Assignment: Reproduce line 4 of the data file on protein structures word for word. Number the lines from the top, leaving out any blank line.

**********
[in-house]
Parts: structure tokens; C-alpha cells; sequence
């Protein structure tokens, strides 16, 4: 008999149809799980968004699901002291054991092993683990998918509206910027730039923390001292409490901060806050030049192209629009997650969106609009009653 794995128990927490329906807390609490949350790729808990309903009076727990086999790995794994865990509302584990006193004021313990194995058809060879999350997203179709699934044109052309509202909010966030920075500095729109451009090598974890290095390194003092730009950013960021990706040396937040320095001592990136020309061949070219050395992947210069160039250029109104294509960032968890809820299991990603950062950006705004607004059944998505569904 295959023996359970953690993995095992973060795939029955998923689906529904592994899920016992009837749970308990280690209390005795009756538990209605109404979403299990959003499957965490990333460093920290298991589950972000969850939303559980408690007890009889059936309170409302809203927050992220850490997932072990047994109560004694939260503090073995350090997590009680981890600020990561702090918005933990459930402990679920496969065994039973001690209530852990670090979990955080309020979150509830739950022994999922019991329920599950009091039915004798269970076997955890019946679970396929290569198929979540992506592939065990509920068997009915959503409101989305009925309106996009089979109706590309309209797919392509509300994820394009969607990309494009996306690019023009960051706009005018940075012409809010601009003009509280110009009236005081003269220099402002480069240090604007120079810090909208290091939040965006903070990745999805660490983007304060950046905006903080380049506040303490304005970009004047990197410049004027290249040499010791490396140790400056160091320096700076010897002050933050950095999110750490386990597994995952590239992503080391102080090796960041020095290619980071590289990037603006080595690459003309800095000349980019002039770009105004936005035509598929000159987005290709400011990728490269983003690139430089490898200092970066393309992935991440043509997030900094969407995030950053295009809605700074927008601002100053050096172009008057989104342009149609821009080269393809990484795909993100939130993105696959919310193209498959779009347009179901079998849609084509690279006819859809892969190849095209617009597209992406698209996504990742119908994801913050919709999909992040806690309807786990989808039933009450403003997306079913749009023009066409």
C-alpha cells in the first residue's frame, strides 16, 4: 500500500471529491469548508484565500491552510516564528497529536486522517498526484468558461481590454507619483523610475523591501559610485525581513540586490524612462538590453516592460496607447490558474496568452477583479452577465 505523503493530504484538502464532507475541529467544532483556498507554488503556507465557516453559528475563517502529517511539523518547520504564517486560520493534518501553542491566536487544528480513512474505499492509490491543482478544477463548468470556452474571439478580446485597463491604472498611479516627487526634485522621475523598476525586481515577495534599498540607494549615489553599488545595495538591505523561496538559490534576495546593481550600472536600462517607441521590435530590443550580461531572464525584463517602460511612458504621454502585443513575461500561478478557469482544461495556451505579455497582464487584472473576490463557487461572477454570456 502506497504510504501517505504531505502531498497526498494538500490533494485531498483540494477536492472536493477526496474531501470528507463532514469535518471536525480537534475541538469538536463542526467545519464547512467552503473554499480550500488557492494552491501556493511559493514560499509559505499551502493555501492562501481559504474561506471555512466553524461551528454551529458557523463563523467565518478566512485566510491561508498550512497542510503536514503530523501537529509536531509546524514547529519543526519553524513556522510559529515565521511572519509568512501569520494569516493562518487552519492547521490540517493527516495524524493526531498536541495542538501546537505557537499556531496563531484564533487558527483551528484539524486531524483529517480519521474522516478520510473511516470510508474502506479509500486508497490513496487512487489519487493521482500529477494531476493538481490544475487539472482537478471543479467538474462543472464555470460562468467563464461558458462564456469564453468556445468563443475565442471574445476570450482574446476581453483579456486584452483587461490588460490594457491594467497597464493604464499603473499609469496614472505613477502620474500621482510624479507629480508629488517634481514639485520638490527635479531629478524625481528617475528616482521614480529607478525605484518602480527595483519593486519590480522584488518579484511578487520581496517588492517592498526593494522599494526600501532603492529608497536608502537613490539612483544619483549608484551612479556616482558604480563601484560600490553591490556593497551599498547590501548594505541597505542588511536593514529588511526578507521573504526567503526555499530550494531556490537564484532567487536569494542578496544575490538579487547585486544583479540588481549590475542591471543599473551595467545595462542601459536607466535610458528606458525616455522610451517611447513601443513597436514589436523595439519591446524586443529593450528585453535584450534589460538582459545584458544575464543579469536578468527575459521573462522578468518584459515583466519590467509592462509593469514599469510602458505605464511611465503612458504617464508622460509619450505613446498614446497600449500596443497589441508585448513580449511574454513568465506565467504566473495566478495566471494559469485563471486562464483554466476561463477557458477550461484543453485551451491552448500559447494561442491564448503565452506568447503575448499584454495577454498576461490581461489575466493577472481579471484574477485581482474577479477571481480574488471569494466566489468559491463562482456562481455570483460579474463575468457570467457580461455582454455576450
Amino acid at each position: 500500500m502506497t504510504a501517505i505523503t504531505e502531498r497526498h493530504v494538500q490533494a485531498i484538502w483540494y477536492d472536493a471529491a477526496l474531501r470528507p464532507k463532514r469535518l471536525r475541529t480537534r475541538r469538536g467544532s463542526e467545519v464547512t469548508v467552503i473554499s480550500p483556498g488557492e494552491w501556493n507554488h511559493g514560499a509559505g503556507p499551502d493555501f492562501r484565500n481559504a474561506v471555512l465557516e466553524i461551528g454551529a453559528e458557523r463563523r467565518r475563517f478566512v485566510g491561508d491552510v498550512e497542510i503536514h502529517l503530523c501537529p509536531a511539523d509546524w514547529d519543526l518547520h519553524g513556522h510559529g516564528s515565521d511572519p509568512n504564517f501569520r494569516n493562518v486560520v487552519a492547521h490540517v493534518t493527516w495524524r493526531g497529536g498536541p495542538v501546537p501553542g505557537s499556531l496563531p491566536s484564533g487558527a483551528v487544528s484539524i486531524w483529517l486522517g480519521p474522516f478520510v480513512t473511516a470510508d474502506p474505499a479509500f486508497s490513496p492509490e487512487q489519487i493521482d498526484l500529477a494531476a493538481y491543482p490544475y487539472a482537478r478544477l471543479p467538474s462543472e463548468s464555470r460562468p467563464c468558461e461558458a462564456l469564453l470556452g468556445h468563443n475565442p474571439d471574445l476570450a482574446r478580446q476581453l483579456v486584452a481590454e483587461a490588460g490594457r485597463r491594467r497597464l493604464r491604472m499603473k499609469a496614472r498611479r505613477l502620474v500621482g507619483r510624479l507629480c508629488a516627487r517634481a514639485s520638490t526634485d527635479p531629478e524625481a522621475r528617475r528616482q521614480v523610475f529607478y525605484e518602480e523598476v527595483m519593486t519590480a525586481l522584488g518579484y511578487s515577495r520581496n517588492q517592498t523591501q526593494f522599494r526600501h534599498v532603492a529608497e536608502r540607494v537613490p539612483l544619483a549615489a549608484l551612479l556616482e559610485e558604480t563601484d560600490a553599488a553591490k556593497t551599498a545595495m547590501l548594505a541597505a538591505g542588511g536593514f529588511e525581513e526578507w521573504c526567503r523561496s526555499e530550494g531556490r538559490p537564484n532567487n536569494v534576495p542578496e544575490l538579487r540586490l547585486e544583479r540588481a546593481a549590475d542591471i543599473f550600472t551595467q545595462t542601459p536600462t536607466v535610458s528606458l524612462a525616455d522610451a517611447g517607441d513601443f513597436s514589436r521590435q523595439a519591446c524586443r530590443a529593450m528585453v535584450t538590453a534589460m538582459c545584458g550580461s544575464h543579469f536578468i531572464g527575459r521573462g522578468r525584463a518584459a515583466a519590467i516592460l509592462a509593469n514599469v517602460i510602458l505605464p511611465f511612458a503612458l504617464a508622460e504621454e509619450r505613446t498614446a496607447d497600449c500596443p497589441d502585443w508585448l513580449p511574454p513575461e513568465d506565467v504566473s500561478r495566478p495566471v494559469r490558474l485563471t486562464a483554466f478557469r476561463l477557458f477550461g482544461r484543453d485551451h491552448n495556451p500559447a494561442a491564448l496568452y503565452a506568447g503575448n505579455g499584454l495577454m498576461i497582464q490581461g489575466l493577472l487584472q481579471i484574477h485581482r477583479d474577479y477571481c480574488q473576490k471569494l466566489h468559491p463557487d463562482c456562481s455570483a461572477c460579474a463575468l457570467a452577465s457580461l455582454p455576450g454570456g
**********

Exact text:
C-alpha cells in the first residue's frame, strides 16, 4: 500500500471529491469548508484565500491552510516564528497529536486522517498526484468558461481590454507619483523610475523591501559610485525581513540586490524612462538590453516592460496607447490558474496568452477583479452577465 505523503493530504484538502464532507475541529467544532483556498507554488503556507465557516453559528475563517502529517511539523518547520504564517486560520493534518501553542491566536487544528480513512474505499492509490491543482478544477463548468470556452474571439478580446485597463491604472498611479516627487526634485522621475523598476525586481515577495534599498540607494549615489553599488545595495538591505523561496538559490534576495546593481550600472536600462517607441521590435530590443550580461531572464525584463517602460511612458504621454502585443513575461500561478478557469482544461495556451505579455497582464487584472473576490463557487461572477454570456 502506497504510504501517505504531505502531498497526498494538500490533494485531498483540494477536492472536493477526496474531501470528507463532514469535518471536525480537534475541538469538536463542526467545519464547512467552503473554499480550500488557492494552491501556493511559493514560499509559505499551502493555501492562501481559504474561506471555512466553524461551528454551529458557523463563523467565518478566512485566510491561508498550512497542510503536514503530523501537529509536531509546524514547529519543526519553524513556522510559529515565521511572519509568512501569520494569516493562518487552519492547521490540517493527516495524524493526531498536541495542538501546537505557537499556531496563531484564533487558527483551528484539524486531524483529517480519521474522516478520510473511516470510508474502506479509500486508497490513496487512487489519487493521482500529477494531476493538481490544475487539472482537478471543479467538474462543472464555470460562468467563464461558458462564456469564453468556445468563443475565442471574445476570450482574446476581453483579456486584452483587461490588460490594457491594467497597464493604464499603473499609469496614472505613477502620474500621482510624479507629480508629488517634481514639485520638490527635479531629478524625481528617475528616482521614480529607478525605484518602480527595483519593486519590480522584488518579484511578487520581496517588492517592498526593494522599494526600501532603492529608497536608502537613490539612483544619483549608484551612479556616482558604480563601484560600490553591490556593497551599498547590501548594505541597505542588511536593514529588511526578507521573504526567503526555499530550494531556490537564484532567487536569494542578496544575490538579487547585486544583479540588481549590475542591471543599473551595467545595462542601459536607466535610458528606458525616455522610451517611447513601443513597436514589436523595439519591446524586443529593450528585453535584450534589460538582459545584458544575464543579469536578468527575459521573462522578468518584459515583466519590467509592462509593469514599469510602458505605464511611465503612458504617464508622460509619450505613446498614446497600449500596443497589441508585448513580449511574454513568465506565467504566473495566478495566471494559469485563471486562464483554466476561463477557458477550461484543453485551451491552448500559447494561442491564448503565452506568447503575448499584454495577454498576461490581461489575466493577472481579471484574477485581482474577479477571481480574488471569494466566489468559491463562482456562481455570483460579474463575468457570467457580461455582454455576450